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Paraguay: Political Dynamics
Country Study > Chapter 4 > Government and Politics > Political Dynamics


In the late 1980s, Paraguay was an authoritarian regime under the personalistic control of Stroessner. Whereas Francia took the title of The Supreme Dictator (El Supremo Dictador), Carlos Antonio López The Most Excellent One (El Excelentísimo), and Francisco Solano López The Marshall (El Mariscal), Stroessner called himself The Continuer (El Continuador). Indeed, not only did Stroessner continue the authoritarian tradition of these three nineteenthcentury dictators and the twentieth-century example of Estigarribia and Higinio Morínigo, he also remained in office for more than three decades. Stroessner assumed power following a more open but highly unstable period in Paraguay's history.

The political instability of the immediate postwar period, culminating in the civil war in 1947, offered important lessons for most Paraguayans. As Riordan Roett and Amparo Menéndez-Carrión put it: "Paraguayans have thus learned to equate open politics with weakness and authoritarian politics with strength." The personalistic nature of Stroessner's regime, which is known as the Stronato, is evident in the names of the capital's airport (President Alfredo Stroessner International Airport), the second largest city (Puerto Presidente Stroessner), and in a prominent neon sign on top of a building in the central square of Asunción that flashes: "Peace, Work, Well-being with Stroessner."

Stroessner's enduring, active, and highly involved control completely determined the workings of the structure of government. Not only does the Constitution of 1967 grant the president extensive powers in relationship to the other institutions, but the powers of the central government far outweigh those of other levels. Furthermore, Stroessner personally picked all important civilian and military personnel.

Despite the authoritarian nature of his rule, Stroessner argued in his speeches that the country had a functioning democracy, pointing with pride to the multiparty character of the legislature and the constitutional requirement of separation of powers. At the same time, however, Stroessner insisted on an "authentically Paraguayan democracy." Such a democracy required, in Stroessner's view, a strong government in order to ensure the state of law. Paraguayan democracy also meant freedom and security without anarchy and terrorism.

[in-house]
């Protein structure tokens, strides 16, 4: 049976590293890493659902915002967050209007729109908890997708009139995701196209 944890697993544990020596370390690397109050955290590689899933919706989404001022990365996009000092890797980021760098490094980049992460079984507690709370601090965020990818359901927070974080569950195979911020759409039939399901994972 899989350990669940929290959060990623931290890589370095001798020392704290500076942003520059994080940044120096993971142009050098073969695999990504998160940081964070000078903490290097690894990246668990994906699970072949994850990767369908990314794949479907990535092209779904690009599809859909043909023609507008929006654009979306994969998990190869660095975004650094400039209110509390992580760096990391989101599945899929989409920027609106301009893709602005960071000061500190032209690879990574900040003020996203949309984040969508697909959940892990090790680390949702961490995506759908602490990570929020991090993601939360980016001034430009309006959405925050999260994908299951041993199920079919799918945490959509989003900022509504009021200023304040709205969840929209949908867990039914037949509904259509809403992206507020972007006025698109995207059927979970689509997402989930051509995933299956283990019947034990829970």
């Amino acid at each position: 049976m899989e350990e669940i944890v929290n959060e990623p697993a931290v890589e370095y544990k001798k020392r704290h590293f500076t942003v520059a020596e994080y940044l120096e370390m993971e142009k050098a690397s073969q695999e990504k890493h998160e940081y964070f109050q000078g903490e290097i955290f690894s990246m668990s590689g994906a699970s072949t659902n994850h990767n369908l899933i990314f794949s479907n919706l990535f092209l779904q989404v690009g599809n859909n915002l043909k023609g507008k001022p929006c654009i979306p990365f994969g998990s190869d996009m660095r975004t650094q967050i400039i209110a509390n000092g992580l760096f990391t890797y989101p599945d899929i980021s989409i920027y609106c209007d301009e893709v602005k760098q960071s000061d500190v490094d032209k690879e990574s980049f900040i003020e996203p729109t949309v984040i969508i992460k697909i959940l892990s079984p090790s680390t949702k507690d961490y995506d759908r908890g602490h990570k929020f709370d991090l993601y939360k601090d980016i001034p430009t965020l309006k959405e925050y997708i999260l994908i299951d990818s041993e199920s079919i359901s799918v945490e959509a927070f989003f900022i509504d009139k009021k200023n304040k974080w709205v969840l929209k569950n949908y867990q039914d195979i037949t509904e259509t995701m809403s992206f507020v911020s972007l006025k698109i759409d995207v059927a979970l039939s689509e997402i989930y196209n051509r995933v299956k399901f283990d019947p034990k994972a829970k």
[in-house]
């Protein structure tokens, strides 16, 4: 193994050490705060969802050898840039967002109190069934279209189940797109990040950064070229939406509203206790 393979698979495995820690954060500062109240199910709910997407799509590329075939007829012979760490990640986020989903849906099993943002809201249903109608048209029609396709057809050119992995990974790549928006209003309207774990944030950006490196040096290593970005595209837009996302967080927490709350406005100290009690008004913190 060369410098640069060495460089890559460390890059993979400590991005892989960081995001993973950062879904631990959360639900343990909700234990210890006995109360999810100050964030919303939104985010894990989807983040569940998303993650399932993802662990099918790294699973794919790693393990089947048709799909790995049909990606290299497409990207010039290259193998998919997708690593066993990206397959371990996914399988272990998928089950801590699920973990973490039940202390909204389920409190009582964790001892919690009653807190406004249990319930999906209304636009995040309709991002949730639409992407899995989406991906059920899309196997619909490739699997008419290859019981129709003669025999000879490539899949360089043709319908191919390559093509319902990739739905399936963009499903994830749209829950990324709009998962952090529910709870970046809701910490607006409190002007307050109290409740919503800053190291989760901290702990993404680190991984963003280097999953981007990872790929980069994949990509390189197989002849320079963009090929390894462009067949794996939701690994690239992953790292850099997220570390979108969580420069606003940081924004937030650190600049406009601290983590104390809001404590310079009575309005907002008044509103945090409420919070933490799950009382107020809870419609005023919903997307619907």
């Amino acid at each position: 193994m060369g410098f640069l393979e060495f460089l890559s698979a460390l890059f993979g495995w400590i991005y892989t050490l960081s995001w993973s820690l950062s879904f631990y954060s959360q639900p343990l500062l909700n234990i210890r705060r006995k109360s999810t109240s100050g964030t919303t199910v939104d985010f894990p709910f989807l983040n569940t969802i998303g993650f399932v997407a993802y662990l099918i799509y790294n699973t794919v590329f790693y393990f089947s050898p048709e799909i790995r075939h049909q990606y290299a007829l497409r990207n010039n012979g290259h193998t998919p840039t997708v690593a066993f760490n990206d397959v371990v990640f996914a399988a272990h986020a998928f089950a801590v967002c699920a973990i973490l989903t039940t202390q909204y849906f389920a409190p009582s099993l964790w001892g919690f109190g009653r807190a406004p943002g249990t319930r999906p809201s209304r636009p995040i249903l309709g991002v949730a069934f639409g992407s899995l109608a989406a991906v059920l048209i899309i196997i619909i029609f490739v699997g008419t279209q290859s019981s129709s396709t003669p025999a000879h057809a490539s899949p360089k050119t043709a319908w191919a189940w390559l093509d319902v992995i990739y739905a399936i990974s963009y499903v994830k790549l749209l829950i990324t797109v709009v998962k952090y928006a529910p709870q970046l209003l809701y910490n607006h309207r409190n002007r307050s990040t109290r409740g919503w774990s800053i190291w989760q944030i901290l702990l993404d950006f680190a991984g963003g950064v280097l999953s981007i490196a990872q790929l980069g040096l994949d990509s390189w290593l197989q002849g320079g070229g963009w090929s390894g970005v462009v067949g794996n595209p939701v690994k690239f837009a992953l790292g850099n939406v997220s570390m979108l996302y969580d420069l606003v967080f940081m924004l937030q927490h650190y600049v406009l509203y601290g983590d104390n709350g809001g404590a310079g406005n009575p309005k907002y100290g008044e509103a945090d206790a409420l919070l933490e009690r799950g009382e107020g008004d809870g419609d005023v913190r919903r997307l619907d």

Data as of December 1988

Last Updated: December 1988

Editor's Note: Country Studies included here were published between 1988 and 1998. The Country study for Paraguay was first published in 1988. Where available, the data has been updated through 2008. The date at the bottom of each section will indicate the time period of the data. Information on some countries may no longer be up to date. See the "Research Completed" date at the beginning of each study on the Title Page or the "Data as of" date at the end of each section of text. This information is included due to its comprehensiveness and for historical purposes.

Note that current information from the CIA World Factbook, U.S. Department of State Background Notes, Australia's Department of Foreign Affairs and Trade Country Briefs, the UK's Foreign and Commonwealth Office's Country Profiles, and the World Bank can be found on

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